I don't know about each state's practices with WIC. I know in the area I work, the county administers it-they determine eligibility and register people. I think that your point about it only being used for very specific items makes it easier to enforce the rules. An EBT covers cleaning supplies and other household necessities in addition to food, which might make it a little more difficult to enforce the rules at the checkout level. Still, we live in an age in which that should still be possible.
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  6. #16  
    Senior Member Banacek's Avatar
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    In June 2014, Mother Jones reported that "Overall, 18 percent of all food benefits money is spent at Walmart," and that Walmart had submitted a statement to the U.S. Securities and Exchange Commission stating,

    Our business operations are subject to numerous risks, factors, and uncertainties, domestically and internationally, which are outside our control. These factors include... changes in the amount of payments made under the Supplemental Nutrition Assistance Plan and other public assistance plans, [and] changes in the eligibility requirements of public assistance plans.

    Companies that have lobbied on behalf of SNAP include PepsiCo, Coca-Cola, and the grocery chain Kroger. Kraft Foods, which receives "One-sixth [of its] revenues ... from food stamp purchases" also opposes food stamp cuts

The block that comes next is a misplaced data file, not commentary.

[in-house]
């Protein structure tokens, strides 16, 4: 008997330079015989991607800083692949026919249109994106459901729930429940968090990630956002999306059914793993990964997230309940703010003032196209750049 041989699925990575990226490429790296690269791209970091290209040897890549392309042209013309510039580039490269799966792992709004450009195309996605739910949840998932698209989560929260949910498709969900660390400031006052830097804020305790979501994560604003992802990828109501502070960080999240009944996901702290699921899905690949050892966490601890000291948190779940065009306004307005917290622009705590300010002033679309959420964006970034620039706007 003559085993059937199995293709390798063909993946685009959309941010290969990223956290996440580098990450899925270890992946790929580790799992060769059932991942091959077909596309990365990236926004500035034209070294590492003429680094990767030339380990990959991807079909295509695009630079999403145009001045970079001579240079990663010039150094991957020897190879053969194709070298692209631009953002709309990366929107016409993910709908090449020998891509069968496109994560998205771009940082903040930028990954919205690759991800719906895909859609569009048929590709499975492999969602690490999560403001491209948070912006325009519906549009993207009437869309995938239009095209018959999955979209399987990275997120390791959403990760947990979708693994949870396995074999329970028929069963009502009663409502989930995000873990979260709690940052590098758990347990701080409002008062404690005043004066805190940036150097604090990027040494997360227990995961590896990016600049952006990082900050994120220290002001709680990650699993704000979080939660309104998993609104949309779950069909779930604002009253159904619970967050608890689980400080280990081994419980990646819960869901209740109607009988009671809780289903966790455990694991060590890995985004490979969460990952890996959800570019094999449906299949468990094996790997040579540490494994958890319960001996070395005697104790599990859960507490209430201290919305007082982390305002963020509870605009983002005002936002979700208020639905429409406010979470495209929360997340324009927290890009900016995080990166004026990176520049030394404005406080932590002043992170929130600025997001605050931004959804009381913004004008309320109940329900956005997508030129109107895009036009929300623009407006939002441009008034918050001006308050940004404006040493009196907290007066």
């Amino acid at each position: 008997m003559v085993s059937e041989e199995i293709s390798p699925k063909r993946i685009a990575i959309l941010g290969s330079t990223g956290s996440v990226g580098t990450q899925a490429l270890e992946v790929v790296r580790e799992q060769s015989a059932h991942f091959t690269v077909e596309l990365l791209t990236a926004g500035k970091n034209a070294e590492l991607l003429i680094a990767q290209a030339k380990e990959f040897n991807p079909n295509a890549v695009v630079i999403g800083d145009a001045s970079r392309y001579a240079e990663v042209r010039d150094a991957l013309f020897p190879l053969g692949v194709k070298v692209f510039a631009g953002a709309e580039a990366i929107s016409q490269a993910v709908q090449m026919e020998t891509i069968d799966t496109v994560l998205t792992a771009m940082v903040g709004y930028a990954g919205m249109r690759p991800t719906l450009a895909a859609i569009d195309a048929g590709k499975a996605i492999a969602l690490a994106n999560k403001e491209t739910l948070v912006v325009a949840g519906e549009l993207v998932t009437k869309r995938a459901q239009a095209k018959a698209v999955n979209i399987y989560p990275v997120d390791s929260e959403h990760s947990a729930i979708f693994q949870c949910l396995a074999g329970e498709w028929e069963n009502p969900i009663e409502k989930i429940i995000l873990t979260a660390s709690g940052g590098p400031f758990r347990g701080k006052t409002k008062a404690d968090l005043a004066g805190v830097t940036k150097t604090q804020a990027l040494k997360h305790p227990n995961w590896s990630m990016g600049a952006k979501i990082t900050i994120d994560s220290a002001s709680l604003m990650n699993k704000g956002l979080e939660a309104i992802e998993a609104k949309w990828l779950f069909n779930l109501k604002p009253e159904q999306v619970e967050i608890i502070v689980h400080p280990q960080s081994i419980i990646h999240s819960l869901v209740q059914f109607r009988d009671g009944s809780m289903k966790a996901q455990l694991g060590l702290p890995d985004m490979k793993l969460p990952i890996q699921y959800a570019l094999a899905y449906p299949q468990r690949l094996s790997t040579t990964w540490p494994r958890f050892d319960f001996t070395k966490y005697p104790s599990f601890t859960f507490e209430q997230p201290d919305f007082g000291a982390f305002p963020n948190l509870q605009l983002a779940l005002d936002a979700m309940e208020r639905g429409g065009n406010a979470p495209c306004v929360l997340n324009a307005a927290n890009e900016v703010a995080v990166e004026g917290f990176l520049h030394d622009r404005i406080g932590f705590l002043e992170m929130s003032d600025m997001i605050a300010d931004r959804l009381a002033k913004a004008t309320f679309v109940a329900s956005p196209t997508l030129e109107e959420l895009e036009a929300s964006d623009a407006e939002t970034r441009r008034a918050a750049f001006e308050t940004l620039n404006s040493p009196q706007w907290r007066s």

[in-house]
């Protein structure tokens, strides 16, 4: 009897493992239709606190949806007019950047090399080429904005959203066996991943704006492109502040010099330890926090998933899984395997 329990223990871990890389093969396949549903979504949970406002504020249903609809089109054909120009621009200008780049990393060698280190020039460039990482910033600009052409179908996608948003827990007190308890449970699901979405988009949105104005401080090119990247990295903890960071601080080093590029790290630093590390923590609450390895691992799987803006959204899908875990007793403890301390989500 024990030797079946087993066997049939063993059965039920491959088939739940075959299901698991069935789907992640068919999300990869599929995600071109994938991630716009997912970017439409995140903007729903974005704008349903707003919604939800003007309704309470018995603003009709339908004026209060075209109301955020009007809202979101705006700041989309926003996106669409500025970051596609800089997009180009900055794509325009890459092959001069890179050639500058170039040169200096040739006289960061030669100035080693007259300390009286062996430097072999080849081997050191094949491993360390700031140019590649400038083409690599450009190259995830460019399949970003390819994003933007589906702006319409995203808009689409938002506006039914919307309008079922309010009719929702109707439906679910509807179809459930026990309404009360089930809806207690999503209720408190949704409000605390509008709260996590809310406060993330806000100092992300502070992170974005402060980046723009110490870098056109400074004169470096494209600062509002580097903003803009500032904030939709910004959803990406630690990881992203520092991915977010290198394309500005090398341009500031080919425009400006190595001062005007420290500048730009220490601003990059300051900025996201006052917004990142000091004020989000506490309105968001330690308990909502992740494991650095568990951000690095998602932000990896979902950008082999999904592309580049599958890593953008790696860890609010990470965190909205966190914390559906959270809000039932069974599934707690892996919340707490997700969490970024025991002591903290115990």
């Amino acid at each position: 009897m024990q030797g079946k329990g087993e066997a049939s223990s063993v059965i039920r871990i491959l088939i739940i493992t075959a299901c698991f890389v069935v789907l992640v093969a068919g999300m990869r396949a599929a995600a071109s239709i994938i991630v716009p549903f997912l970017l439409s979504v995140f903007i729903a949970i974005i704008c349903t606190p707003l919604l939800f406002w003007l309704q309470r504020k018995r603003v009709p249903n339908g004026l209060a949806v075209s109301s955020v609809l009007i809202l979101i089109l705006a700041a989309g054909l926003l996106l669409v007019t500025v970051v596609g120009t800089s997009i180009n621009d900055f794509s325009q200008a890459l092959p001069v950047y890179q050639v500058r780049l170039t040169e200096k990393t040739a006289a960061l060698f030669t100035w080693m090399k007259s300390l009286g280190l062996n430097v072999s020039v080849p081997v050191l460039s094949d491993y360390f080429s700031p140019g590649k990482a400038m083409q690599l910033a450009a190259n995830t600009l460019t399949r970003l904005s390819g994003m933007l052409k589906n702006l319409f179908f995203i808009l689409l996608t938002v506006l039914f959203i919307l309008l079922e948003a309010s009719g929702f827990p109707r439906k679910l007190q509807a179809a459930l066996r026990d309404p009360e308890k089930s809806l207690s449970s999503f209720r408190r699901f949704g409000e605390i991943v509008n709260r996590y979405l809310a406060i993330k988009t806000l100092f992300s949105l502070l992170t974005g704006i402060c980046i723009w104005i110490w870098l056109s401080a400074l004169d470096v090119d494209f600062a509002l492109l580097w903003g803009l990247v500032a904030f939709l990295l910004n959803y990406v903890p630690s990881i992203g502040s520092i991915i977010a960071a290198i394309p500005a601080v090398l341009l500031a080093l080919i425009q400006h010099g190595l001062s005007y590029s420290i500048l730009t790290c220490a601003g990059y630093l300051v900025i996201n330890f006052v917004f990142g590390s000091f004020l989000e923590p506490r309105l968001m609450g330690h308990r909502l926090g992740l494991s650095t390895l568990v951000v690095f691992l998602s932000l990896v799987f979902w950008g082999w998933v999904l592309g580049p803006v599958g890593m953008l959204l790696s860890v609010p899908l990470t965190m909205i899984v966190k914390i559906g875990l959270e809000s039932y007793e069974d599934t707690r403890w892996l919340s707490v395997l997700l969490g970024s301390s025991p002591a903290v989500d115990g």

As a Senator, Dole became a staunch supporter of the program, after he worked with George McGovern to produce a bipartisan solution to two of the main problems associated with food stamps: cumbersome purchase requirements and lax eligibility standards. Dole told Congress regarding the new provisions, “I am confident that this bill eliminates the greedy and feeds the needy.” The law was intended to strengthen the agricultural economy and provide improved levels of nutrition among low-income households; however, the practical purpose was to bring the pilot FSP under congressional control and to enact the regulations into law.
    Didn't Bob Dolt run for president once ?

    A small part of the Food Stamp Act of 1977:

    The integrity provisions of the new program included fraud disqualifications, enhanced Federal funding for States' anti-fraud activities, and financial incentives for low error rates.


    Connecticut's fraud level dropped (though it was still higher than most states) because it changed the amount of money that somebody stole before it was considered a fraud !

    In March 2012, the USDA published its fifth report in a series of periodic analyses to estimate the extent of trafficking in SNAP; that is, selling or otherwise converting SNAP benefits for cash payouts. Although trafficking does not increase costs to the Federal Government,[55][56][57] it diverts benefits from their intended purpose of helping low-income families access a nutritious diet. The FNS aggressively acts to control trafficking by using SNAP purchase data to identify suspicious transaction patterns, conducting undercover investigations, and collaborating with other investigative agencies.



    Trafficking diverted an estimated one cent of each SNAP dollar ($330 million annually) from SNAP benefits between 2006 and 2008. Trafficking has declined over time from nearly 4 percent in the 1990s. About 8.2 percent of all stores trafficked from 2006 to 2008 compared to the 10.5 percent of SNAP authorized stores involved in trafficking in 2011. A variety of store characteristics and settings were related to the level of trafficking. Although large stores accounted for 87.3 percent of all SNAP redemptions, they only accounted for about 5.4 percent of trafficking redemptions. Trafficking was much less likely to occur among publicly owned than privately owned stores and was much less likely among stores in areas with less poverty rather than more.
    https://en.wikipedia.org/wiki/Supple...stance_Program